Let people know you're not free those times to practice putting a clear boundary in place and then protect that boundary.
3. Adjust and repeat
You don’t have to be superstitious about the time. There’s nothing magical about that time (unless you’re actually visited by faeries, or unicorns, or faeries riding unicorns at that time and that time only). The most important thing is that you schedule it in and stick to the schedule. If your calendar shifts or something unexpected happens, no big deal. It’s only a big deal if you pull it from your schedule and don’t put it back in.
When I create space in my schedule to actually attend to goals I’ve identified something crazy happens: I achieve my goal. Sometimes in that set-aside time I am a creative virtuoso: prolific, imaginative, unstoppable. Sometimes I’m molasses, slowly being frozen and moving backwards in time, i.e., not very effective.
However, the habit of showing up and doing, practicing, putting your money where your moving mouth is really does matter.
Sample of my own schedule.
Here’s a snapshot of how I'm blocking off time on Wednesday's this year:
5:20 am - Work out
6:30 am - Devotion
7:30 am - Walk / Reflection / Passion project
8:30 am - 9:30 am - Year-long writing project
9:30 am - 11 am - Major Project 1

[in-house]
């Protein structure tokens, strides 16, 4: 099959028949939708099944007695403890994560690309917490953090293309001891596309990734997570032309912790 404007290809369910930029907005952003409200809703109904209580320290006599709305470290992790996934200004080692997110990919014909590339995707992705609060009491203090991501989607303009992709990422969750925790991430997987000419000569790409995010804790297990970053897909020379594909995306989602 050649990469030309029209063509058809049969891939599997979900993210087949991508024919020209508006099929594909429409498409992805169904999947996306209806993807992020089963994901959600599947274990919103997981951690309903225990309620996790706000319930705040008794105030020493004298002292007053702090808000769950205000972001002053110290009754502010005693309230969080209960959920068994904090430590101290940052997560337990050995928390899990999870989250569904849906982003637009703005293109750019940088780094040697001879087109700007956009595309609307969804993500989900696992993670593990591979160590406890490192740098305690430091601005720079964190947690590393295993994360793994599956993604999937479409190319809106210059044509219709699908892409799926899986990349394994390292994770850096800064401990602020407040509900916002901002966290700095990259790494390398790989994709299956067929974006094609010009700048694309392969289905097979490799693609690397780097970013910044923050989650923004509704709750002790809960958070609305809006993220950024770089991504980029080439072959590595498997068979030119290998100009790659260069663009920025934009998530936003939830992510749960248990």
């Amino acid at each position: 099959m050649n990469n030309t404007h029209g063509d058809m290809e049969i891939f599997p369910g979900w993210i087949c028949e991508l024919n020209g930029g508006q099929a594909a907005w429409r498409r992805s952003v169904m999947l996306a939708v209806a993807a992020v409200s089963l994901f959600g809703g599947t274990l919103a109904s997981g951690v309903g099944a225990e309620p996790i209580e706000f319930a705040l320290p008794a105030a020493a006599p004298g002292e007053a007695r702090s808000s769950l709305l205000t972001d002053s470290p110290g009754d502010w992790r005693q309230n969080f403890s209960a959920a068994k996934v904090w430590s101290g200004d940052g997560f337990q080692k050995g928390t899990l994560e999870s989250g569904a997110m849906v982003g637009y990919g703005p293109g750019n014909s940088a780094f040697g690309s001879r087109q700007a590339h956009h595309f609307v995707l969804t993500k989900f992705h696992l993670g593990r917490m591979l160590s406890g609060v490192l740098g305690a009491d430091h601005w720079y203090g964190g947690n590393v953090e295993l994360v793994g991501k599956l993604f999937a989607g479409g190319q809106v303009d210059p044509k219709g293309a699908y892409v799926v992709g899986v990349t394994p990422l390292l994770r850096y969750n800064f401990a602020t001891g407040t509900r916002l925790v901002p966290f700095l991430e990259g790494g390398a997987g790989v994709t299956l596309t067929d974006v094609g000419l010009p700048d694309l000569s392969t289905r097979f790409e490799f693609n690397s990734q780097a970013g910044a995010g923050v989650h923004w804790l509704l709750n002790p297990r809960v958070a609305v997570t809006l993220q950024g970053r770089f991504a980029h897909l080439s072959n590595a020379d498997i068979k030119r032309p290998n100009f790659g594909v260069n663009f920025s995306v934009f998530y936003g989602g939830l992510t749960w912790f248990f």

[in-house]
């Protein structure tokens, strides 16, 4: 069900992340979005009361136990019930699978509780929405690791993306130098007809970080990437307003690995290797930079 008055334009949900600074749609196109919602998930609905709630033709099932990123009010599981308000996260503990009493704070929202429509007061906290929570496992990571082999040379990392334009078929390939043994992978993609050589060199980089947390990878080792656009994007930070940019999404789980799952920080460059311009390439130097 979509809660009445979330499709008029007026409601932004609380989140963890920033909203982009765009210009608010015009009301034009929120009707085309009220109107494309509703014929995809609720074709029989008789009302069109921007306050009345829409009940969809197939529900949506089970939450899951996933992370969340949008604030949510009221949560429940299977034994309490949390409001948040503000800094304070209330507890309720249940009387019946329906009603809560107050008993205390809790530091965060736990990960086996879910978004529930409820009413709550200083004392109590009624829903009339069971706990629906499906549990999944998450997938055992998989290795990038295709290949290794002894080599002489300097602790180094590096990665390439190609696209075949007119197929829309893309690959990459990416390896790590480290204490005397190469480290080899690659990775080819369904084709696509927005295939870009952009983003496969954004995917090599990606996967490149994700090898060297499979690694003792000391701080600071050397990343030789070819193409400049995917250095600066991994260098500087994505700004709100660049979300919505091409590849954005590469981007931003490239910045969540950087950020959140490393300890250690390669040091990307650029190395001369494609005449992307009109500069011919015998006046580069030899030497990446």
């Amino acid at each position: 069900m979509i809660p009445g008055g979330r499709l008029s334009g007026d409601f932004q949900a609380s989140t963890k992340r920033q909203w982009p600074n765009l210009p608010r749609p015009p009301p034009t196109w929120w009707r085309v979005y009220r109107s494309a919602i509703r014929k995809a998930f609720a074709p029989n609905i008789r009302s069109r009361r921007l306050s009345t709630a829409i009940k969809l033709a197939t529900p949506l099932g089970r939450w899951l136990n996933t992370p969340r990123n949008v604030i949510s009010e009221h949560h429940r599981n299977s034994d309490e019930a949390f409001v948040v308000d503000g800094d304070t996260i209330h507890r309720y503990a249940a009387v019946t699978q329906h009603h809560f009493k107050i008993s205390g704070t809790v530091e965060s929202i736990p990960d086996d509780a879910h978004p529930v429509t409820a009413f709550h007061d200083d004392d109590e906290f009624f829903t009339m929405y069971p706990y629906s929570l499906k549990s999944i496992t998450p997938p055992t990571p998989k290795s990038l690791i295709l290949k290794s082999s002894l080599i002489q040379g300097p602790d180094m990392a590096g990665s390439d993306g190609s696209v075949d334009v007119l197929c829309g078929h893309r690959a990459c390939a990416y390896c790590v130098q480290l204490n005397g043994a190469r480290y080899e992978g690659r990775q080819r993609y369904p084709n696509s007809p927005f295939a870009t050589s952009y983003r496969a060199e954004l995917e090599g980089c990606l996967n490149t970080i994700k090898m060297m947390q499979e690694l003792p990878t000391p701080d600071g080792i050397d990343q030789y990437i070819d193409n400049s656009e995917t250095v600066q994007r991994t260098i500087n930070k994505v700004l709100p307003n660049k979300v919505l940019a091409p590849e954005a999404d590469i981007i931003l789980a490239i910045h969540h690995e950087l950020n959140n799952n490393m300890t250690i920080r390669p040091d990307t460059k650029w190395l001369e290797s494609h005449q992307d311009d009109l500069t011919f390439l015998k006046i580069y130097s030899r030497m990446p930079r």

11 am - 12 pm - Social media
1 pm - 3 pm - Major Project 2
3 pm - 4:30 pm - Web-based projects
4:30 pm -7:30 pm - End of work day stuff
7:45 pm + - Family Time / Refresh / etc
The rest of the week is similar in time blocks, with a project I'm not in a hurry to finish and time allotted for major projects I want to get done more quickly, while every day I also have time set aside for contract work for clients.
I’m not a Pharisee, as in, I’m not legalistic about it. But having these blocks in place keeps me on track. The boundary of a time frame also is a kind of grace too: it means I can stop the activity at a specific time and move on to something else.
My life may not be the norm, since my work is in the creative space already. But before you say, "thanks bro, but I can't fit in creative time with a 9-5 office job," notice that there's lots of time aimed at creative output outside of the 9-5 (or the 8:30 - 4:30 in this case). For me, there's room every day to pursue a passion project (in the early morning or at nights) -- close to 2 hours minimum on Wednesday alone if I want it.
Of course this means getting up early and going to bed early so I can pull it off. It's a slap in the face at first to get into the discipline, but once acclimatized to the schedule stream, it's great!
Great resources that have helped me manage my creative time:
I’m no time management guru. I’m not trying to be. But I get asked sometimes how I get work done so I hope this series helps. Here are some resources that have helped and informed me by people with much more expertise than I:
Tim Ferris’ The 4-hour Work Week — a great go-to for methodology and overview of building efficiencies into your workflow
The Writing Workshop by Alan Ziegler — a helpful book to trigger creativity when you actually sit down to do creative work. I don’t use this so much in my own writing practice as I do for leading workshops on writing to model exercises that can propel people into the practice of writing who want to jolt their life into creative output.